Mary Bee Cuddy (Hilary Swank) is an independent, single and lonely woman living on the American frontier who volunteers to transport three mentally insane women across the frontier and into Iowa. In the early stages of the journey she meets George Briggs (Tommy Lee Jones) who is about to be hung for using a man's land as his own. With the promise of assisting Mary on her journey, George is set free and accompanies Mary as she moves the three women across the border into Iowa for better care.
Throughout the golden age of Hollywood the Western genre was one of the most dominant and popular of genres, but since the end of the Golden Age of Hollywood the Western genre started to decline and it never fully recovered. That's not to say there hasn't been any landmarks of the genre, think Clint Eastwood's 1992 Best Picture Winner Unforgiven, the Coen's Brother's True Grit and The Assassination of Jessie James By the Coward Robert Ford. It is, however, a shame that this iconic, American genre plays a smaller part in cinema because no genre uses landscape and location shooting to greater effect.
This leads me on to The Homesman which uses its setting and landscapes to great effect by illuminating the vast, empty landscapes which really do show how daunting the task ahead is. Travelling across these empty landscapes seems the mirror the hopelessness of the lives of those who live in the frontier, particularly the three women driven to madness by the tough conditions in the American frontier. Marco Beltrami's score is excellent as it also emphasises the tough conditions of the American frontier and the bleakness of the landscape very much reflects the bleakness of the period, it was tough living on the frontier, particularly for women.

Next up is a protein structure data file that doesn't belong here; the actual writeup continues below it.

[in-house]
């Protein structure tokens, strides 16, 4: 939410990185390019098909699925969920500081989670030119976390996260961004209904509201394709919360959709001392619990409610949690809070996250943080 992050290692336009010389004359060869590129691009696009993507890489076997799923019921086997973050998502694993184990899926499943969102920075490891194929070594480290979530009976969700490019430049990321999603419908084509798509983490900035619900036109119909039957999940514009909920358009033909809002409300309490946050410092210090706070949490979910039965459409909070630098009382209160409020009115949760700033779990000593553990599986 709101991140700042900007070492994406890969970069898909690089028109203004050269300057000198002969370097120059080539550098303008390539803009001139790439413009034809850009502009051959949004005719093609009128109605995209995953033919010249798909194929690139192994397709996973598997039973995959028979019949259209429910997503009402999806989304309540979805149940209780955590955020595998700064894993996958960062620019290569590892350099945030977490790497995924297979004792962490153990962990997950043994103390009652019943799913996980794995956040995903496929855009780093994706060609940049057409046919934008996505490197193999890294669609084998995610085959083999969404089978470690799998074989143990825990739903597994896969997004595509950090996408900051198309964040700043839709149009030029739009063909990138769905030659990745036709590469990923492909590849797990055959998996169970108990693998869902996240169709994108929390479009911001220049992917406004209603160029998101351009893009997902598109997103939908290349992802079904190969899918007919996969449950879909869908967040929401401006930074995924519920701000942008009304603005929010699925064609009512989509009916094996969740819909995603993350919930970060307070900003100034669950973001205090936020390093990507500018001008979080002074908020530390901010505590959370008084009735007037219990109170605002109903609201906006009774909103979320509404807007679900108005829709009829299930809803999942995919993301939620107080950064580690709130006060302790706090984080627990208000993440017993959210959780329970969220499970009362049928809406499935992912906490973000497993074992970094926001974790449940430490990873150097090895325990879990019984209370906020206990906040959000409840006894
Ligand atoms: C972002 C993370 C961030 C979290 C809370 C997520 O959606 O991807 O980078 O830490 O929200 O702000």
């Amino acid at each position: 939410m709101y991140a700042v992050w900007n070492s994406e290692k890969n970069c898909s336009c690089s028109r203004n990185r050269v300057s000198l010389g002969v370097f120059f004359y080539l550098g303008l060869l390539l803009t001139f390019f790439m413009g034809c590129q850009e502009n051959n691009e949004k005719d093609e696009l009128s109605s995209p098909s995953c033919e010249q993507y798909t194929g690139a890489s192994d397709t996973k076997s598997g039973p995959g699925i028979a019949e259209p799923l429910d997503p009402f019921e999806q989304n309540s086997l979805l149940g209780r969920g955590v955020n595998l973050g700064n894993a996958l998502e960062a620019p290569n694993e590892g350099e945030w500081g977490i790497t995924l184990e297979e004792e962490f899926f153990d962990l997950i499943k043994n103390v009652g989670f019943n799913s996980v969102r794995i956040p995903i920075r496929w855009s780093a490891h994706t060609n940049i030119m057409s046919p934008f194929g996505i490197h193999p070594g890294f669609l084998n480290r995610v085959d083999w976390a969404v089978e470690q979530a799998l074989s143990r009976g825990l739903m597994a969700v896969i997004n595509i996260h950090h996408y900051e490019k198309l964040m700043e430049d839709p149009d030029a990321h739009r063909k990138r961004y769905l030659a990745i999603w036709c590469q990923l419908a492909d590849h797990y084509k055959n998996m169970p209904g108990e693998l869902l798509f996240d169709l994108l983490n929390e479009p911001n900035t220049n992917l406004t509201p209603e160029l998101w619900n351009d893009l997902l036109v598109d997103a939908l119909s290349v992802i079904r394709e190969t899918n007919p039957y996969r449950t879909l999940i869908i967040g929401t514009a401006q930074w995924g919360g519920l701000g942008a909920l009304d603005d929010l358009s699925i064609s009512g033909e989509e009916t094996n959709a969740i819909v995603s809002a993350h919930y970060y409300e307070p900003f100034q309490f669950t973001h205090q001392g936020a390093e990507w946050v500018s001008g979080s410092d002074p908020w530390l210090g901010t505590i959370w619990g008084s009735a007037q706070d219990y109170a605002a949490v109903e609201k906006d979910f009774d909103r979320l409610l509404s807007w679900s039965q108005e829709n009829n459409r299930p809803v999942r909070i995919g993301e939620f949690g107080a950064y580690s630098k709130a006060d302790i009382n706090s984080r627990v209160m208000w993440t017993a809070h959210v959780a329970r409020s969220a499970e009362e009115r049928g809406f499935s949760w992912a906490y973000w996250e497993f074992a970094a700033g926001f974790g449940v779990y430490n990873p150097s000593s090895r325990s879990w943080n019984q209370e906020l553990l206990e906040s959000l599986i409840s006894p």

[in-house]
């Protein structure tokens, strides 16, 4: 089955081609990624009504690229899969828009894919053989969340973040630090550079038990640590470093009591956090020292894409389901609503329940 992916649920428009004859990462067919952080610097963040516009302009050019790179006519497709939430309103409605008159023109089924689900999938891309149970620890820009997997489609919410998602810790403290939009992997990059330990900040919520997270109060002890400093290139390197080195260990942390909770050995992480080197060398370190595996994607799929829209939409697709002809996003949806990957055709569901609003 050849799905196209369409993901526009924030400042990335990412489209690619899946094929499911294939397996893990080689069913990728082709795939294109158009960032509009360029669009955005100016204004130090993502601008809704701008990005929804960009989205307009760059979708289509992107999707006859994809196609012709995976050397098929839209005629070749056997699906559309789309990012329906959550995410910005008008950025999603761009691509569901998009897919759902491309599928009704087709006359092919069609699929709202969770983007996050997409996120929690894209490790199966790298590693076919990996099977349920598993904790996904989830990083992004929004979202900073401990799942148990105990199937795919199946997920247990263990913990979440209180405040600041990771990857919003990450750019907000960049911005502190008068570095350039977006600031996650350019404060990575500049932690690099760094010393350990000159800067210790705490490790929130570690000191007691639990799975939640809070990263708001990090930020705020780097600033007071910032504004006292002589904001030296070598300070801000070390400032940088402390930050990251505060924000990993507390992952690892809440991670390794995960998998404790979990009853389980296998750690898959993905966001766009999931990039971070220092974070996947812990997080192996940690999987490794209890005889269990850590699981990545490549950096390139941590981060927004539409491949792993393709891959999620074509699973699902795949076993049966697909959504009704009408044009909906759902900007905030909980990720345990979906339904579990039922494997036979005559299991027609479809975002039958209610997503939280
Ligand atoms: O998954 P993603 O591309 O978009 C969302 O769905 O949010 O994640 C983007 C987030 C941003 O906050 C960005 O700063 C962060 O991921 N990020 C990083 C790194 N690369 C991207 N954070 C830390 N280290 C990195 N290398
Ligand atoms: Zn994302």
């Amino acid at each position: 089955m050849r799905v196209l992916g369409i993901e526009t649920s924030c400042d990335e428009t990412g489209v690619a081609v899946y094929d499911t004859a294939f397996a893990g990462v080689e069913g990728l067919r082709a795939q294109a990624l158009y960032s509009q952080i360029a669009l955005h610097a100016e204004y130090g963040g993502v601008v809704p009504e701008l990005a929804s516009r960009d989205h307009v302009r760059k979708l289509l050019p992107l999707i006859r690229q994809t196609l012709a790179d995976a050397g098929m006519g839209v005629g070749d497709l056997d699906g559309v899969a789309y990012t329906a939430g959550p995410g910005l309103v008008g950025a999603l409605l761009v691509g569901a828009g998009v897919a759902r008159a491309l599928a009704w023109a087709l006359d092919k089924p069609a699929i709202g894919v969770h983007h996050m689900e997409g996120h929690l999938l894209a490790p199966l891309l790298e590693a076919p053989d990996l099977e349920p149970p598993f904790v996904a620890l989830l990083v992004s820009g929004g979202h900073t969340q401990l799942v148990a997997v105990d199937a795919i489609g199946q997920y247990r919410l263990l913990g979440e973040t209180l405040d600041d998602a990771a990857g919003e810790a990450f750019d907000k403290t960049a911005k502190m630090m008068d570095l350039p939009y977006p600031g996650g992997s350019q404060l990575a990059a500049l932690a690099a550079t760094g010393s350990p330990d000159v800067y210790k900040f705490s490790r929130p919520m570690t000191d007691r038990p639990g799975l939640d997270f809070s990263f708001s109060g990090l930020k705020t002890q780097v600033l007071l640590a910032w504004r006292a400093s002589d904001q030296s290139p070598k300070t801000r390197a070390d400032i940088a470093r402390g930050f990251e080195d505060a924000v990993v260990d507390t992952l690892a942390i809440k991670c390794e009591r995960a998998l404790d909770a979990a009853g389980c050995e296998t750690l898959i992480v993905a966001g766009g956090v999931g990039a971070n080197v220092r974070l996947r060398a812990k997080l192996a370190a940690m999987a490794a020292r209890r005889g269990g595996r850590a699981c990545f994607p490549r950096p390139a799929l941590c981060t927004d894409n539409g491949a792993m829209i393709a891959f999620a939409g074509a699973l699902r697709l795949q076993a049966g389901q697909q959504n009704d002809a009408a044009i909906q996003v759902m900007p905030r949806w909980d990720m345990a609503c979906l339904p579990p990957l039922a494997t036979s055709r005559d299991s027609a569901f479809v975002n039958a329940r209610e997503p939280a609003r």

For that reason its why The Homesman has been branded a feminist film, it's not often that a female is the central character in a Western (Revisionist Western to be precise) but in The Homesman we have an engaging and well written female character. She lives alone and without a husband, her desperate attempts to find a husband clearly emphasise her loneliness (people have argued this counters the film's feminist ideas, it's nonsense. I mean god forbid a woman, you know a fellow human being, seek companionship, it doesn't make her any less of a strong, independent woman).
She takes on the overwhelming task that no man was willing to do, perhaps because she has very little to lose or perhaps it's because she is a strong, independent and good hearted woman. It is a vast, difficult journey with plenty of threats in a world that was particularly threatening towards women, it was better to shot yourself rather than be captured. Hilary Swank is, of course, superb in the role of Mary Bee Cuddy.
Mary Bee Cuddy is undoubtedly a highly engaging character, but George Briggs' transformation from grumpy, selfish curmudgeon to a man of honour is the film's most rewarding aspect. It's a great, powerful performance by Tommy Lee Jones (whose directorial work is top notch), and the character's transformation and the circumstances concerning that makes the film an incredibly poignant one.